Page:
injure any person in his person or his property for lawfully enforcing the right of any
person or class of persons to the equal protection of the laws, or by force, intimidation, or
threat to prevent any citizen of the United States lawfully entitled to vote from giving his
support or advocacy in a lawful manner towards or in favor of the election of any lawfully
qualified person as an elector of President or Vice-President of the United States, or as a
member of the Congress of the United States, or to injure any such citizen in his person or
property on account of such support or advocacy, each and every person so offending
shall be deemed guilty of a high crime, and, upon conviction thereof in any district or
circuit court of the United States or district or supreme court of any Territory of the United
States having jurisdiction of similar offences, shall be punished by a fine not less than five
hundred nor more than five thousand dollars, or by imprisonment, with or without hard
labor, as the court may determine, for a period of not less than six months nor more than
six years, as the court may determine, or by both such fine and imprisonment as the court
shall determine....

Civil Rights Act of 1875, 18 Stat. 335 (1875).

Whereas, it is essential to just government we recognize the equality of all men before the
law, and hold that it is the duty of government in its dealings with the people to mete out
equal and exact justice to all, of whatever nativity, race, color, or persuasion, religious or
political; and it being the appropriate object of legislation to enact great fundamental
principles into law: Therefore,

Be it enacted by the Senate and House of Representatives of the United States of America
in Congress assembled, That all persons within the jurisdiction of the United States shall
be entitled to the full and equal enjoyment of the accommodations, advantages, facilities,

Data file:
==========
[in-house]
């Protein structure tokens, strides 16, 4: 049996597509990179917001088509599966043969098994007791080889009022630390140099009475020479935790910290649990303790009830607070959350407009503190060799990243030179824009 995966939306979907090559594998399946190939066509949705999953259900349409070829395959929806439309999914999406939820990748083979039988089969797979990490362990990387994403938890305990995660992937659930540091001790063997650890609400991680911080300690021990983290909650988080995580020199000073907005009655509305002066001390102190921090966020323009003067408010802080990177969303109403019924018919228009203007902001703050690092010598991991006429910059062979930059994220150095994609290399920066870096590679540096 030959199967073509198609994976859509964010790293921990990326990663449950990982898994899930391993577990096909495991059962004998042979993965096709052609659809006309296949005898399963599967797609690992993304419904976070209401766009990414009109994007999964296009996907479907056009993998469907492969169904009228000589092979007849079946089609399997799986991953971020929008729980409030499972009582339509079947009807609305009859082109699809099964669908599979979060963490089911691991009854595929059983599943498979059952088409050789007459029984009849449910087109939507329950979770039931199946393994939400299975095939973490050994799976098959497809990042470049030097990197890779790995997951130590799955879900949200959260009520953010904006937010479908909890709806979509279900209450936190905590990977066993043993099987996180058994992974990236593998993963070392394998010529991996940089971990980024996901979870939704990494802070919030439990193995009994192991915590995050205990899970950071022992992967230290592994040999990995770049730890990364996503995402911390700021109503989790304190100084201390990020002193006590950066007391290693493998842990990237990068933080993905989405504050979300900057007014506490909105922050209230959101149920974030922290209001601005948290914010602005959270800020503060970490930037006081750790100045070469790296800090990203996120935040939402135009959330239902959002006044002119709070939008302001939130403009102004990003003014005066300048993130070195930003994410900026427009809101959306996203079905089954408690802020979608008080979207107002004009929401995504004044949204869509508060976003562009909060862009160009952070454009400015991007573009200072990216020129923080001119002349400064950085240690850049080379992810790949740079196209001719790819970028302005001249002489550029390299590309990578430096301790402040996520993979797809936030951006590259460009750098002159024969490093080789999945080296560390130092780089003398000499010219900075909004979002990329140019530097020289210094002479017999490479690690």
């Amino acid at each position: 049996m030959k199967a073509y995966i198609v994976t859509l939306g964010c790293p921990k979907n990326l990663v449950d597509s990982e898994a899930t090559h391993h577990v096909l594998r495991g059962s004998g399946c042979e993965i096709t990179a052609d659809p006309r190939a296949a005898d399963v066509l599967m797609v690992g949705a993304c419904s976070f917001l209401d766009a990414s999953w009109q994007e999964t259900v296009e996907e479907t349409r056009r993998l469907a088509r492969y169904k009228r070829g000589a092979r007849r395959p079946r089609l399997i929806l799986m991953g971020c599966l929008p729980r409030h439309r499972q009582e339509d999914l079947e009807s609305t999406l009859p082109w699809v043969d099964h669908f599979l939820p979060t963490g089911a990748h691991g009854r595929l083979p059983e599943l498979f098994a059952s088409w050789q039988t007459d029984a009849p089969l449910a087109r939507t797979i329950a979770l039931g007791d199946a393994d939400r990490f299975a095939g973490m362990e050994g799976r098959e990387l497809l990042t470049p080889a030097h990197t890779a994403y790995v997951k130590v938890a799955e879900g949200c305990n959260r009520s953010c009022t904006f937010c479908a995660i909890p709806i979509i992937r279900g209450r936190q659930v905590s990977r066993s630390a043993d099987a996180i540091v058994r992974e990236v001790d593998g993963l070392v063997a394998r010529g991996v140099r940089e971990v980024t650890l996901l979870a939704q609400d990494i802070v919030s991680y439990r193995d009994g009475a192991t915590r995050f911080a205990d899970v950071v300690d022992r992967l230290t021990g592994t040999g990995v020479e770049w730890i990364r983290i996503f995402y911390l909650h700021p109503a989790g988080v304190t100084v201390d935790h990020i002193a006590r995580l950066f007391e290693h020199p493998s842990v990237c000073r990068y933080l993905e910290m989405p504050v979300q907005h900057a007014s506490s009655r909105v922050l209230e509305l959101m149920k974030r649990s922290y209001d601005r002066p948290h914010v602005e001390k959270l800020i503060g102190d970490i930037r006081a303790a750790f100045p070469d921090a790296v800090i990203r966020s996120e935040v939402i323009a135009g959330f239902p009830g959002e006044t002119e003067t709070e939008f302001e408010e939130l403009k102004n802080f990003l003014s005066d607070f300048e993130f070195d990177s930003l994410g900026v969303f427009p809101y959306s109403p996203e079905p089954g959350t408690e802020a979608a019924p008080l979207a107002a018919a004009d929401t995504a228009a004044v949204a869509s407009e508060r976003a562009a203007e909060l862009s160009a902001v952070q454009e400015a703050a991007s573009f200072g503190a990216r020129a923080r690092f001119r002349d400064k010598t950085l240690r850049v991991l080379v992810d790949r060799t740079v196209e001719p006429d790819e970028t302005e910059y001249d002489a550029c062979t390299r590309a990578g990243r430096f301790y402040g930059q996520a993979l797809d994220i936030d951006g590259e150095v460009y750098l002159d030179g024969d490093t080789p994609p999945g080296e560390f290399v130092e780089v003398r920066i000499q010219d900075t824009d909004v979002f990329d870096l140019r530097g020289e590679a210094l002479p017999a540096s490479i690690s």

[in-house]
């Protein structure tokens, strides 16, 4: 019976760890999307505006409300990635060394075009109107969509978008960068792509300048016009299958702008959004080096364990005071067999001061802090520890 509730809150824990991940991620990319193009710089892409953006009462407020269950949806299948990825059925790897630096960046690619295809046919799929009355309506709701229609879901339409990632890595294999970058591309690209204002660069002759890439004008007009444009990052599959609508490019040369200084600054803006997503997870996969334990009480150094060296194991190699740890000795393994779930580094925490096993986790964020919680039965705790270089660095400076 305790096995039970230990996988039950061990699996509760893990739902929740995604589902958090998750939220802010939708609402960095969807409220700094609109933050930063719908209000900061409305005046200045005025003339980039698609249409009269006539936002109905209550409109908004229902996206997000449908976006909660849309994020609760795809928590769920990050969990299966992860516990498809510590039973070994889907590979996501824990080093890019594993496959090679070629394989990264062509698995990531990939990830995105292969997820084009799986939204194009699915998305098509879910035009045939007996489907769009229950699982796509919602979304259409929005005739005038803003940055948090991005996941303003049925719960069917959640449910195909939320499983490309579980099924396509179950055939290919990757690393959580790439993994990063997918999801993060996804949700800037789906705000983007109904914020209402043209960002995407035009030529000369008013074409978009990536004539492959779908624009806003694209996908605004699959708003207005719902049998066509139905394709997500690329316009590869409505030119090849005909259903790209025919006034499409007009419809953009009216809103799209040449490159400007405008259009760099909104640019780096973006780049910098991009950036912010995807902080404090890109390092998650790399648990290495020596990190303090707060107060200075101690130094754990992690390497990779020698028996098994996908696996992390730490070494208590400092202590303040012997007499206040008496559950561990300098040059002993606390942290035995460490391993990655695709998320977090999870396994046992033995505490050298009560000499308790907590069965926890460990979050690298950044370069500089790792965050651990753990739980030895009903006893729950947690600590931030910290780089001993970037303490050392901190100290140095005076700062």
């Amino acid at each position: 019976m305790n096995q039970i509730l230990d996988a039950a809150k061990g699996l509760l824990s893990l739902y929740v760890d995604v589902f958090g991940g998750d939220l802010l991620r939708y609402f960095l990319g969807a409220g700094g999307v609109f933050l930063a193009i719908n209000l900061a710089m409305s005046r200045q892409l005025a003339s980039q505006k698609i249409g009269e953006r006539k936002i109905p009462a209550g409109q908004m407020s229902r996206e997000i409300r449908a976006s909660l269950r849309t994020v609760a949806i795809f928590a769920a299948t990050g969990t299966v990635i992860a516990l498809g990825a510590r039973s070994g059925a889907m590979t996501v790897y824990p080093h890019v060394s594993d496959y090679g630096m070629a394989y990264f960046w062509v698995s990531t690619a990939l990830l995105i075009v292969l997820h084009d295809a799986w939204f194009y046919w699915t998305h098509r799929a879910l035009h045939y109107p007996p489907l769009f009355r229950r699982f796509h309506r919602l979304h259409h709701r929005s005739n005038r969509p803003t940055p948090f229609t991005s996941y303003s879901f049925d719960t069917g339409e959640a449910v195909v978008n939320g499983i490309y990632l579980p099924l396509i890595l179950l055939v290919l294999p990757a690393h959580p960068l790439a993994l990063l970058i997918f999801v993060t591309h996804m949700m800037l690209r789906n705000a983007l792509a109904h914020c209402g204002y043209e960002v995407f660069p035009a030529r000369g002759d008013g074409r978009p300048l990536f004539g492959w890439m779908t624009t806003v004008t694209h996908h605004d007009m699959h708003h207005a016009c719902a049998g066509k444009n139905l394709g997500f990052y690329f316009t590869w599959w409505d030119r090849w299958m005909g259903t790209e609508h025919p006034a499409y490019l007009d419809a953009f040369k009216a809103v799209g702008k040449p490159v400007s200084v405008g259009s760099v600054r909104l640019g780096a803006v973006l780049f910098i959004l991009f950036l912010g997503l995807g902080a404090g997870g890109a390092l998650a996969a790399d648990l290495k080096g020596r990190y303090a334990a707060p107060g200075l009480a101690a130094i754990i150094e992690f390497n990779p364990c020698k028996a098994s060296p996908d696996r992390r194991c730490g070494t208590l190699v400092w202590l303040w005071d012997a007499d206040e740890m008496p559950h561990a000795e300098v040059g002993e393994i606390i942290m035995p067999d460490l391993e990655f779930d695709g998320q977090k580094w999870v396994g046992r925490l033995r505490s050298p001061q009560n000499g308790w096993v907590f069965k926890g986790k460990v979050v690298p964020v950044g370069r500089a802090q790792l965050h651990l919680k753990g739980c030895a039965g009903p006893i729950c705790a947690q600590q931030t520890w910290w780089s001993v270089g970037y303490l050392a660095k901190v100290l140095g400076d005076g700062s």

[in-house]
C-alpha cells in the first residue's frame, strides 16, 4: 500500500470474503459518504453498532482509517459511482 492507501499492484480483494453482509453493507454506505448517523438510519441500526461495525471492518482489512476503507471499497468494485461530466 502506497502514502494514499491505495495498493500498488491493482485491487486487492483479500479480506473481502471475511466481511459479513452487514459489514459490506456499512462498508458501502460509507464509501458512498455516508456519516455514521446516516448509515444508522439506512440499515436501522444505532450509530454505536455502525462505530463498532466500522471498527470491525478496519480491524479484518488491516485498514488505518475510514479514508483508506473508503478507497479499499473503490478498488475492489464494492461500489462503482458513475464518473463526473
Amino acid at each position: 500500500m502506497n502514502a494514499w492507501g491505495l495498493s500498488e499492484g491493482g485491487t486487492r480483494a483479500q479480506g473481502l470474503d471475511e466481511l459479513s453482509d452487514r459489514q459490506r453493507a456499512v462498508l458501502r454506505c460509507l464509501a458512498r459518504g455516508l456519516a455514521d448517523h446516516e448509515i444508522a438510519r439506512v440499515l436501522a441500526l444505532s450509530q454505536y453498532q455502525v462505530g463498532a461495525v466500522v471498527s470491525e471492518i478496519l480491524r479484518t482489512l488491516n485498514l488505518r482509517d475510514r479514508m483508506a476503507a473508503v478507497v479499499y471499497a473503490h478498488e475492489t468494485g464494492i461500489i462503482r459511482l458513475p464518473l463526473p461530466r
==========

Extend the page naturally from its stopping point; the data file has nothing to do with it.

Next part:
and privileges of inns, public conveyances on land or water, theaters, and other places of
public amusement; subject only to the conditions and limitations established by law, and
applicable alike to citizens of every race and color, regardless of any previous condition of
servitude.

SEC. 2. That any person who shall violate the foregoing section by denying to any citizen,
except for reasons by law applicable to citizens of every race and color, and regardless of
any previous condition of servitude, the full enjoyment of any of the accommodations,
advantages, facilities, or privileges in said section enumerated, or by aiding or inciting
such denial, shall, for every such offense, forfeit and pay the sum of five hundred dollars
to the person aggrieved thereby, to be recovered in an action of debt, with full costs; and
shall also, for every such offense, be deemed guilty of a misdemeanor and, upon
conviction thereof, shall be fined not less than five hundred nor more than one thousand
dollars, or shall be imprisoned not less than thirty days nor more than one year....

SEC. 4. That no citizen possessing all other qualifications which are or may be prescribed
by law shall be disqualified for service as a grand or petit juror in any court of the United
States, or of any State, on account of race, color, or previous condition of servitude; and
any officer or other person charged with any duty in the selection or summoning of jurors
who shall exclude or fail to summon any citizen for the cause aforesaid shall, on
conviction thereof, be deemed guilty of a misdemeanor and be fined not more than five
thousand dollars.